Sunday, March 6, 2016

Last Call For A First Lady

Former First Lady Nancy Reagan passed away today at age 94.

Reagan died at her home in Los Angeles of congestive heart failure, according to her spokeswoman, Joanne Drake of the Ronald Reagan Presidential Library
"Mrs. Reagan will be buried at the Ronald Reagan Presidential Library in Simi Valley, California, next to her husband, Ronald Wilson Reagan, who died on June 5, 2004. Prior to the funeral service, there will be an opportunity for members of the public to pay their respects at the library," Drake said in a statement. 
The former first lady requested that contributions be made to the Ronald Reagan Presidential Library and Foundation in lieu of flowers, the statement said.

Like most folks of my generation, I grew up with her Just Say No motto all over TV in the 80's and her husband's DARE programs in school.  Whether or not they worked, well, I don't honestly know. Did they stop anyone from trying drugs?  Couldn't tell you, I never had the desire to try.

That's about the fairest thing I can say, other than I hope to make it to 94 myself.

The Vote In Bevinstan

Donald Trump won the Kentucky GOP Caucus last night, the one put together for Rand Paul (no longer in the race) at taxpayer expense, and the entire process was a gigantic mess in more ways that one.

About 1.28 million Republicans in the state were eligible to vote on a damp, cool Saturday in the Bluegrass State from 10 a.m. to 4 p.m. local time. In Kentucky’s 2012 GOP presidential primary, about 15.7 percent of the party’s voters went to the polls.

The Republican Party of Kentucky issued a statement Saturday afternoon declaring the caucus a success, but only two-thirds of the vote had been reported to the public more than 6 hours after polls closed.

Trump and Cruz split the vote in the state’s most populous counties, with Trump claiming wins in Jefferson and Pulaski and Cruz taking Fayette, Kenton and Warren. In all, Trump won 78 of Kentucky’s 120 counties.

Leading up to the state caucus, some conservative elites in the state were working to stop Trump’s national momentum.

Several, including former U.S. Rep. Anne Northup of Louisville, state House Republican Leader Jeff Hoover of Jamestown, and state Senate Republican Leader Damon Thayer of Georgetown, publicly backed U.S. Sen. Marco Rubio of Florida and spoke of stopping Trump. Rubio, however, trailed Trump and Cruz badly.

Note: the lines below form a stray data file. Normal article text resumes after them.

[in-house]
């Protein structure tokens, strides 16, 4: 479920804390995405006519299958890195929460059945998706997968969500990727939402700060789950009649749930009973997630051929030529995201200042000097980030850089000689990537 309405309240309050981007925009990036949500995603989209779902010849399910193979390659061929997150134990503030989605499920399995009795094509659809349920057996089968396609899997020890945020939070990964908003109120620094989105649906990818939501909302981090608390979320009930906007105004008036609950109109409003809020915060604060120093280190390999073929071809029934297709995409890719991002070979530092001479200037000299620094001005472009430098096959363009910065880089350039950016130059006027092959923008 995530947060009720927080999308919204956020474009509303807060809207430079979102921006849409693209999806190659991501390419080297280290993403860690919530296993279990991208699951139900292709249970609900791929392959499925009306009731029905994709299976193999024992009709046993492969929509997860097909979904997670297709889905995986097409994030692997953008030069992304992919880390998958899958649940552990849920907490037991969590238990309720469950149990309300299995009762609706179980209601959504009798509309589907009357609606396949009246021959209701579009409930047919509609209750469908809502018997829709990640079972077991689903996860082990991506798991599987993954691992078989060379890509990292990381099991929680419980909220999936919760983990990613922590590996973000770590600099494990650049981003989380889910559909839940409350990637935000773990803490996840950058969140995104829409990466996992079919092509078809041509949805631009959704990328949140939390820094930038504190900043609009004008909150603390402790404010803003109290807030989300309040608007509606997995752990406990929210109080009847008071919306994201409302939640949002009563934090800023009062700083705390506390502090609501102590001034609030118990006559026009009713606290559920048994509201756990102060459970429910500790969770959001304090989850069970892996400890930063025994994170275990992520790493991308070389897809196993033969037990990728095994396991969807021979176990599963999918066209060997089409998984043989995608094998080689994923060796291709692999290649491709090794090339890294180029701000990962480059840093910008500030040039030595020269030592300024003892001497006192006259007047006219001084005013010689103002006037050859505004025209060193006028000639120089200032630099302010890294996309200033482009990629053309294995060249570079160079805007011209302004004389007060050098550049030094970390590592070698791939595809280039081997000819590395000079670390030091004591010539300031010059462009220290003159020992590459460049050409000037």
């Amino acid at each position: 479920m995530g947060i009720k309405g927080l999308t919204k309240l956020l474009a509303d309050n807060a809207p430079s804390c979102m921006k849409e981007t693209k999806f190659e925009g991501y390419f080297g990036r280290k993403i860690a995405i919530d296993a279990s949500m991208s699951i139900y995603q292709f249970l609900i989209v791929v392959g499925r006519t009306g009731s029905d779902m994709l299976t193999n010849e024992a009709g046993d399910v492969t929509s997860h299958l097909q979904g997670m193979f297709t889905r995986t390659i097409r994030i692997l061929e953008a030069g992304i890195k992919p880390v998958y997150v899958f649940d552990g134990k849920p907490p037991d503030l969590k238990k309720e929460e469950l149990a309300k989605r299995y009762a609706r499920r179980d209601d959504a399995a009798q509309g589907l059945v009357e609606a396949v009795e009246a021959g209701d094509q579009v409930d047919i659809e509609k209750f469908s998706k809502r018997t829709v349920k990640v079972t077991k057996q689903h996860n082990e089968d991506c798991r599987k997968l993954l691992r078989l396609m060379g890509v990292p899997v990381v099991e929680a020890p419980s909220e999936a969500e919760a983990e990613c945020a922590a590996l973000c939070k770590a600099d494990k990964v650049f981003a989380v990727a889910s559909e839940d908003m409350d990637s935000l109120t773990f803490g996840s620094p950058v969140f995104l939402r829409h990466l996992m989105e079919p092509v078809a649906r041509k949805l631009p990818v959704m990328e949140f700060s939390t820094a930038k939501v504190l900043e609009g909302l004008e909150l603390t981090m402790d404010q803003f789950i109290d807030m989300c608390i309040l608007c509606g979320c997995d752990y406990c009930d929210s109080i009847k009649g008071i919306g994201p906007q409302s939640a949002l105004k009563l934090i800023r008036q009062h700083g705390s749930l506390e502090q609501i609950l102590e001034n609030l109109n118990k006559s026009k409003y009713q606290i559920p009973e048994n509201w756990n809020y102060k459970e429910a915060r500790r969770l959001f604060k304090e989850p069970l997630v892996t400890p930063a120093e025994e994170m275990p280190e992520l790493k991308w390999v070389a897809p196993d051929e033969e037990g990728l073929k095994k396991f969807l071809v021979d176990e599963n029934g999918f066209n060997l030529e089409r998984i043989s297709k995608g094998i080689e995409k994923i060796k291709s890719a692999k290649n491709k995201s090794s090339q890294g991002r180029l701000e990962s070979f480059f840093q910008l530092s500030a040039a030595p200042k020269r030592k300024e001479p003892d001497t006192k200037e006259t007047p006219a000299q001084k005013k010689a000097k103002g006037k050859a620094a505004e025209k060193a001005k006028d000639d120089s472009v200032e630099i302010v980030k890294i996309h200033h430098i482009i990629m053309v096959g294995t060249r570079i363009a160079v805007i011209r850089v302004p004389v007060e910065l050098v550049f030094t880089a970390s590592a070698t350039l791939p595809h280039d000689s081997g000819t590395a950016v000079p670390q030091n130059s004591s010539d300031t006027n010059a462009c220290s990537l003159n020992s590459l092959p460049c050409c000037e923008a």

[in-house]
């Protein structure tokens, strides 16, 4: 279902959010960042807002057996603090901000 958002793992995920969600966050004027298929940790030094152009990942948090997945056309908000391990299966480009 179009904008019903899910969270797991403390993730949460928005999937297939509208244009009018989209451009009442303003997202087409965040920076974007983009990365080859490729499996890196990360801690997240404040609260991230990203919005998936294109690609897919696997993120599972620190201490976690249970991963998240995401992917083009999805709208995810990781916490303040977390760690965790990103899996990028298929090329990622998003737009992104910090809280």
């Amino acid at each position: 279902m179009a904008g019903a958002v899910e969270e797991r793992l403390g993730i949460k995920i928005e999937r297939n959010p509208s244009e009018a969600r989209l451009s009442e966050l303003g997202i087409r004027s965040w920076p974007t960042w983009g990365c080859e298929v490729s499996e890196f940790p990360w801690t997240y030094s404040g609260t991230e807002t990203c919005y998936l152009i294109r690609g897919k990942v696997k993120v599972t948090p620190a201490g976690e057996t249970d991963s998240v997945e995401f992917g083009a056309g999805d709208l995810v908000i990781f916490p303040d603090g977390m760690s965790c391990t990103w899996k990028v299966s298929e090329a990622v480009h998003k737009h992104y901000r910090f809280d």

U.S. Senate Majority Leader Mitch McConnell of Louisville never said who would get his vote Saturday but the New York Times recently reported that McConnell told vulnerable U.S. senators up for election this year that they could run ads against Trump even if he wins the nomination. reported Saturday that a spokesman for U.S. Sen. Rand Paul of Bowling Green said the senator will not say for whom he has cast a ballot and noted he has yet to endorse a candidate since dropping out after the Iowa GOP Caucus in early February. Warren County, where Paul lives, chose Cruz over Trump by a 6.53-point margin.

Rubio came in a distant third, with John Kasich just behind.  All four will receive delegates for the convention.  However, Cruz won Kansas and Maine.  It's now looking like a Cruz vs. Trump fight to the finish for the GOP, the two least-electable Republicans in the general, and I couldn't be happier.  Marco Rubio has fallen to also-ran.

Hawaii, Idaho, Michigan and Mississippi vote on Tuesday, Wyoming voets on Saturday, and then on March 15 the big, big battle: Florida, Ohio, Illinois, Missouri and North Carolina.  With Cruz now holding his own against The Donald at least for the moment, this could turn into a real fight soon.

But Cruz and Trump are the most hated by the GOP establishment, and at least in Kentucky, and in three other states, Republican voters simply don't give a damn about Rubio or Kasich anymore to stop Trump.  The pressure on the two of them to drop out will be massive, but Rubio's home state is Florida and Kasich's is Ohio, so they will still be in through the 15th.

After that is anyone's guess.

Read more here:

Sunday Long Read: Baldwin's Legacy

BuzzFeed's Rachel Kaadzi Ghansah visits the home where legendary writer James Baldwin died in France, examining the legacy of a man who is more relevant than ever to the global black experience